• Shred Size and Shape — You want a cross-cut or micro-cut shredder. The rare old-style strip-cut shredders offer less protection against prying eyes. Cross-cut shredders reduce your paper to squiggles. Micro-cut shredders pulverize papers even more finely, but may be overkill (in terms of both function and cost) for personal use.
  • Shredder Size — There’s no polite way to say this: size matters. Clients purchase desktop mini-shredders in hopes that the small size and convenience of easier access will make them more inclined to routinely shred junk mail. However, I find most desktop shredders lack the gravitas needed to handle daily work. The feeders tend to be too small for ease of usability — usually about 5″ wide, while typical mail is 8 1/2″ wide. Even smaller paper generally has to be folded in order to fit into desktop feeders. Perhaps Paper Doll is spoiled, but the ability to shred a short stack of paper without having to fold or spindle in order to mutilate is essential. Mini-shredders are not designed for power-shredding, but even applying relaxed standards, they still tend to overheat quickly, either from lumpy paper gumming up the works or over-exhaustion. A mini-shredder is a lot like an Easy-Bake® Oven. Yes, it can do what it promises, but would you cook Thanksgiving dinner without a full-sized oven?


You know how important it is to shred the paper that you no longer need for tax, legal or proof-of-ownership purposes, because merely tossing them in the trash could make you ripe for identity theft. But you also know that once your shred pile is as tall as the youngest of your tax-deductible dependents, your personal shredder is going to wimp out before you get through everything.

Of course, you may not have the time, space, or shredding firepower to shred your own documents. If that’s the case, there are a wide variety of companies that offer document destruction services nationwide, including Shred-It, Iron Mountain, Shred Nations, and Pro-Shred. If you need help finding shredding services in your areas, you can turn to the National Association for Information Destruction. The NAID’s interactive map will locate shredding companies nearest to you. Just type in your geographic location (or keep clicking the plus sign to get a close-up of your area.)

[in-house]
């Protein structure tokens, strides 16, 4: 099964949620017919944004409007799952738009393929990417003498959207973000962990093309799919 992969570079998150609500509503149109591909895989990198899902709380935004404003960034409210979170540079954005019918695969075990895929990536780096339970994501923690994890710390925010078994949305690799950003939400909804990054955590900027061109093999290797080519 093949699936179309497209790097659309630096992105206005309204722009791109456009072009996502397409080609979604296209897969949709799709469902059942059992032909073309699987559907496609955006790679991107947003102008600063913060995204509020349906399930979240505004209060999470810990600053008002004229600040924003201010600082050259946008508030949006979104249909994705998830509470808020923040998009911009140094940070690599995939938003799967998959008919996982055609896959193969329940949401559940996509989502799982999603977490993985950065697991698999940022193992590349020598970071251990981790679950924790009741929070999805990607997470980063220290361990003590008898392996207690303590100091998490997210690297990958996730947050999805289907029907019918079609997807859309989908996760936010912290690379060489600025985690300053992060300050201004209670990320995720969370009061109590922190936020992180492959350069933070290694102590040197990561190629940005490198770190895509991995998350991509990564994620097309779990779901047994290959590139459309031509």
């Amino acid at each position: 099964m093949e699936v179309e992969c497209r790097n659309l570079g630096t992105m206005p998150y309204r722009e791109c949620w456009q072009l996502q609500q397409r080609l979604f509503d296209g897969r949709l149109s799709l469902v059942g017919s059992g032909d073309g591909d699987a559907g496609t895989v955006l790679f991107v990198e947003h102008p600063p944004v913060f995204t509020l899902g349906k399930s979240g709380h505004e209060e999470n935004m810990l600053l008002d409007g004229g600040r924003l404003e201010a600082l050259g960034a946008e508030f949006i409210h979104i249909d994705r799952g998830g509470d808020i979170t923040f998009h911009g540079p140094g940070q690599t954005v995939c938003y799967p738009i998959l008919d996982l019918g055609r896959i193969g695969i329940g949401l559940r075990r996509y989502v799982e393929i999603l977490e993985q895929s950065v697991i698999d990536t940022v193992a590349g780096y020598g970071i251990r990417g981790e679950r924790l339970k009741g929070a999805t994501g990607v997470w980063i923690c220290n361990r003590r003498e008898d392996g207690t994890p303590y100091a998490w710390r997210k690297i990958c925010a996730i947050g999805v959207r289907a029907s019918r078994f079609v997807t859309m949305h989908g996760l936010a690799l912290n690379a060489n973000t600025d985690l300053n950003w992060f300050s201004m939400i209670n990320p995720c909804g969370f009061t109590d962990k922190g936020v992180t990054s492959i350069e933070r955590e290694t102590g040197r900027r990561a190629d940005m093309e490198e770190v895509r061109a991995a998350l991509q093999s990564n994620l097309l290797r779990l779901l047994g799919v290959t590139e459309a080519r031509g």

In addition to shredding specialists, you can pay to have your paper shred retail locations like FedEx Office, the UPS Store, Staples, and Office Depot/Office Max. Prices range from 99 cents per pound, upward.

Office Depot/Office Max is offering a coupon for up to 5 pounds of free document shredding from now through April 29, 2017.

This photo is just a facsimile. So, click on the above link, print it out, clip it, gather up your shredding and get that pile of paper clutter out of your office (or off your kitchen table).

Staples also has a coupon — for 2 pounds of free shredding with code 23733. You’ll have to click the link to locate the coupon on the resulting page and print it or send it to your mobile device.. Please note that this coupon expires April 22, 2017.


Various universities, government agencies, and community groups partner with shredding companies throughout the year for events billed as shred-a-thons and shred days. Be sure to Google one of these terms and your city or town name to find events near you. Many are held in mid-to-late April, so don’t delay.

See? It doesn’t have to be so taxing, after all. Declutter, protect your identity, and save money!

Posted on: March 21st, 2017 by Julie Bestry | 2 Comments

“There is time enough for everything in the course of the day, if you do but one thing at once, but there is not time enough in the year, if you will do two things at a time.”

~Lord Chesterfield on multitasking

Philip Dormer Stanhope, the 4th Earl of Chesterfield, had lots of bright things to say about productivity: